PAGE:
Go to Him Outside the Camp – Greg Albrecht
On what we now call Palm Sunday, almost 2,000 years ago Jesus rode into Jerusalem on a humble donkey. He was welcomed by people who had heard him preach—among whom were the poor, the diseased, the disenfranchised and outcasts, all of whom shouted “Hosanna!” to Jesus (Matthew 21:9, 15).
Many Christians think “Hosanna” has always been defined as a joyful worship word. It hasn’t. Hosanna means “save us now”— it was a cry of desperation, shouted at Jesus by the crowds as he entered Jerusalem. Most who greeted Jesus with “Hosanna” wanted physical relief from their physical problems and afflictions—but, in addition, there may well have been some who were at the end of their spiritual rope and hoped Jesus could save them spiritually.
Many Christians have traditionally called Palm Sunday the beginning of Passion Week—a week which started on a Sunday with Jesus’ triumphal entry into the city of Jerusalem, and then, within a few days, the cheers that initially greeted him were overwhelmed by jeers. Passion Week is an ugly story of back room plotting—it’s a story of the despicable lengths to which established religion, ostensibly dedicated to love and service, will go when it’s threatened. Passion Week includes the themes of back stabbing, bribery, corruption and betrayal.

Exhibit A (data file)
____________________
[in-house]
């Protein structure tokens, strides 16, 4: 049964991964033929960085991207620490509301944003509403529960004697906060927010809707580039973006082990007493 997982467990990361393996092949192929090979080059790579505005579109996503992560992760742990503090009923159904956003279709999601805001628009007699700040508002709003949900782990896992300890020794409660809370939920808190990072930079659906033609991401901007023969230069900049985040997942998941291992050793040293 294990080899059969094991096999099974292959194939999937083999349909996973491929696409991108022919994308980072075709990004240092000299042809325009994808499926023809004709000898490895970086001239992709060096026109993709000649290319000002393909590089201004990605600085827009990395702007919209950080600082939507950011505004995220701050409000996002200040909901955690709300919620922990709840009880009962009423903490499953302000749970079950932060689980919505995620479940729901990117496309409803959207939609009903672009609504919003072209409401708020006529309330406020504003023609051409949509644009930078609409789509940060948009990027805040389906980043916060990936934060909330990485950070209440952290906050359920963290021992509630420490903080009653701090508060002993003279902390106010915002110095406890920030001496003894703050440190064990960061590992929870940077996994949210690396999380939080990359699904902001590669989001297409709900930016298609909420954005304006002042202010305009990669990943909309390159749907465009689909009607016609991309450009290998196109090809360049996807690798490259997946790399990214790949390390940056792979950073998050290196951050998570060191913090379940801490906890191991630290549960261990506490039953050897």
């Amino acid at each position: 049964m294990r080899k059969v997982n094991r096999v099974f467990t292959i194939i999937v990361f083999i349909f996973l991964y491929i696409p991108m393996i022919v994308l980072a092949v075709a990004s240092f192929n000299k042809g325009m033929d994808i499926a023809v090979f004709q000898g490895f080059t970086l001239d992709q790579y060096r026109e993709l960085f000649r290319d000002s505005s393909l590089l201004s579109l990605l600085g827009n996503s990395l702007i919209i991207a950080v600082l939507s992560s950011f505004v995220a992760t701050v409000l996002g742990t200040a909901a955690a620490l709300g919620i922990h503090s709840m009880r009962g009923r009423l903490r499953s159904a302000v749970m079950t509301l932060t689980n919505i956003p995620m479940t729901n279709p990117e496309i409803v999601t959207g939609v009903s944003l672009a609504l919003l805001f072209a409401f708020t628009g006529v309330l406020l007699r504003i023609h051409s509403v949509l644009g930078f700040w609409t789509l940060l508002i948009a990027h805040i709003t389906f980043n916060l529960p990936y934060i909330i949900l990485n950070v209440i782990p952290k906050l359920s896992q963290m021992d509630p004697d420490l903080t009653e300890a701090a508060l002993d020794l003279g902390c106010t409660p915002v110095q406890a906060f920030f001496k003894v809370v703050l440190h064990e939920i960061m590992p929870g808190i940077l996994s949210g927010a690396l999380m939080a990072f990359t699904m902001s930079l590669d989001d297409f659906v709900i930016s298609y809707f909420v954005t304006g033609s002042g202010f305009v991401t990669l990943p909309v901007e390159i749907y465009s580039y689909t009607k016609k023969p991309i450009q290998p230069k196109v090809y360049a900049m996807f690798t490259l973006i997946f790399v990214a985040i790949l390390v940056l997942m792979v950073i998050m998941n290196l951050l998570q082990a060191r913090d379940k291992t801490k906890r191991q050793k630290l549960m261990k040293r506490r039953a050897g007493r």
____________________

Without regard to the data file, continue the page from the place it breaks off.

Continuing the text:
The events of Passion Week include Jesus’ last meal with his disciples, which we have come to call the Last Supper, followed by his arrest, his scourging and his trumped up, illegal religious trial. His trial was followed by an appearance before Pilate, the Roman governor who could not find him worthy of the death sentence that the religious leaders of that day demanded.
So Pilate, ever the politician, found a way to try to please everyone. Appealing to a Passover tradition that allowed a prisoner to receive freedom, Pilate offered the bloodthirsty mob a choice—they could choose one person to be set free. The mob would determine which one of two men would be spared, while the other would be killed in the most humiliating and painful way known at the time.
Pilate asked the crowd if he should spare Jesus, who had done no wrong, or Barabbas, a well-known, notorious prisoner (Matthew 27:16) who had apparently done little other than wrong. The mob decided that Barabbas should be spared and set free.
Jesus was tortured, then forced to drag his own cross outside the city—for by law the death to be imposed on him and two others could not take place within the city walls. Jesus and the two others being crucified that day were deemed so contemptible and despicable that they had to be killed outside the city—on top of a garbage dump.
And so Jesus also suffered outside the city gate to make the people holy through his own blood. Let us, then, go to him outside the camp, bearing the disgrace he bore. For here we do not have an enduring city, but we are looking for the city that is to come.—Hebrews 13:12-14